Churchill sent messages to Tovey to the effect that we must catch the Bismarck even if we had to be towed home. (The KGV later received news that a Swordfish from Ark Royal had made a successful torpedo hit on the battleship, jamming its rudders, forcing the Bismarck to head north west instead of south to the safety of Brest).
It was announced over the tannoy how the Ark Royal had managed to slow the Bismarck down and we could expect to make contact at around midnight.
I stood near the pom-poms and watched as our battle colours were hoisted, and it was an impressive sight seeing the pure silk White Ensign hoisted aloft each mast.
We waited impatiently for news until we were ordered to stand down for the night.
Tovey decided it was preferable and safer to engage the enemy at dawn.
there was anticipation and hope amongst the crew that we might be the ship to take the decisive action against the Bismarck.
Apart from the imminent battle, our fears were now also of air and U-boat attack should we run out of fuel within close range of the French coast.
The weather was rotten and Tovey decided to try to catch the enemy against the morning light, the KGV and the Rodney would split up and attack independently.
We were called to battle stations at 0600hrs on the morning of May 27.
At 0630hrs, Captain Patterson wished us good luck and passed on a message from Admiral Tovey stressing how important it was to the war effort that the Bismarck was sunk.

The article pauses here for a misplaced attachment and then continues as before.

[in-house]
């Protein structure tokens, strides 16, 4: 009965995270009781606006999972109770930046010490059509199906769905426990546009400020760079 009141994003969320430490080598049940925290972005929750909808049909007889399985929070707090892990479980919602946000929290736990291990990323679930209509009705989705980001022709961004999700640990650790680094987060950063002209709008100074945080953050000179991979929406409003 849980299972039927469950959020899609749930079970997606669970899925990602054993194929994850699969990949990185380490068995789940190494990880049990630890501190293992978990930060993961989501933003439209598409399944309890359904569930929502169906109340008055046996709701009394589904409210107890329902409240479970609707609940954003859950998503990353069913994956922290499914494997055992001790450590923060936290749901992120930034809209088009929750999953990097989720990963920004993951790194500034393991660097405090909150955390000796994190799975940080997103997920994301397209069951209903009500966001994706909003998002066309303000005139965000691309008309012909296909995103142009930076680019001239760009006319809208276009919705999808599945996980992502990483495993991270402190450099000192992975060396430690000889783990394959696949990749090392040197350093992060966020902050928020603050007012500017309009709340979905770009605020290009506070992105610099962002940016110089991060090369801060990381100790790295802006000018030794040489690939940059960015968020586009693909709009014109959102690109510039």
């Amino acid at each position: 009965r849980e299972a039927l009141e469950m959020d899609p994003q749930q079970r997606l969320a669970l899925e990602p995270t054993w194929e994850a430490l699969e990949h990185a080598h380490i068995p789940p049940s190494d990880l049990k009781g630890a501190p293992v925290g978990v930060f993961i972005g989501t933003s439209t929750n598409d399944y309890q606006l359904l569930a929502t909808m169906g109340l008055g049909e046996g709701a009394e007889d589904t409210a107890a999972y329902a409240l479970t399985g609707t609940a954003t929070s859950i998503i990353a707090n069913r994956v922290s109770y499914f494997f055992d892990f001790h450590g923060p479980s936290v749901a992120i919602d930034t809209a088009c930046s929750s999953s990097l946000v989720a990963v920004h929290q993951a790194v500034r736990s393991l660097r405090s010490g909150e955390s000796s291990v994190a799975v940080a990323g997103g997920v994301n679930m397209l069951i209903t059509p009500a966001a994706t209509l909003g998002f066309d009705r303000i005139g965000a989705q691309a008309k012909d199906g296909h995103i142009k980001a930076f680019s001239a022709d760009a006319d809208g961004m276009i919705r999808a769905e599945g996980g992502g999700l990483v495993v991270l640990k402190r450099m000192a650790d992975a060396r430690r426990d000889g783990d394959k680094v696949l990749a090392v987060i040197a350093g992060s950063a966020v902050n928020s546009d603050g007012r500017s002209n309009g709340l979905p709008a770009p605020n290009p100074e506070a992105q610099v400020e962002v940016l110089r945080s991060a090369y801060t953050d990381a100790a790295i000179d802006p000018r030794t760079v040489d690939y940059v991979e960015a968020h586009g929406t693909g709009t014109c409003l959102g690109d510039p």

We were now only 30 miles from the Bismarck and first contact was imminent.
I donned my anti-flash protector and put my camera in my tool bag.
I was put on duty with the anti-aircraft gun batteries, which allowed me unobstructed views of the action on deck as we began to close in on the Bismarck.
The Rodney opened fire first at about 22,000 yards and we began firing shortly afterwards.
We soon saw the splashes from the Bismarck's shells falling between the Rodney and us.
The sound of guns firing near and far was all you could hear.
One of the Bismarck's shells straddled us by about fifty yards and we all felt the vibration of the near miss.
Forgetting the incredible noise and smoke around me, I took some photos - we were clearly on target and doing some real damage as the range reduced.
By the time we got down to 4,000 yards, it was clear to see the black and mangled state of the Bismarck.
She was not really in a position to even surrender any more, having taken over one and a half hours fo punishment.
The German crew reportedly opened up some of the seacocks on board, but it was the torpedoes from the HMS Dorsetshire that were the final blow.
The total number of survivors only numbered 115 from a crew of over 2,000 men.
There was a great feeling of relief and our thoughts now turned to getting home.
We stopped at Loch Ewe for three days without shore leave, which meant I couldn't get my film developed.
I then sent my film to the Admiralty, which took four days after being scrutinised by the censors.
It was only on July 3 that I received letters from the Admiralty and Daily Sketch confirming that three of my photographs had been used, for which I was paid £25.
I never received copies or film back of my second film from the Admiralty, which included some of the best shots."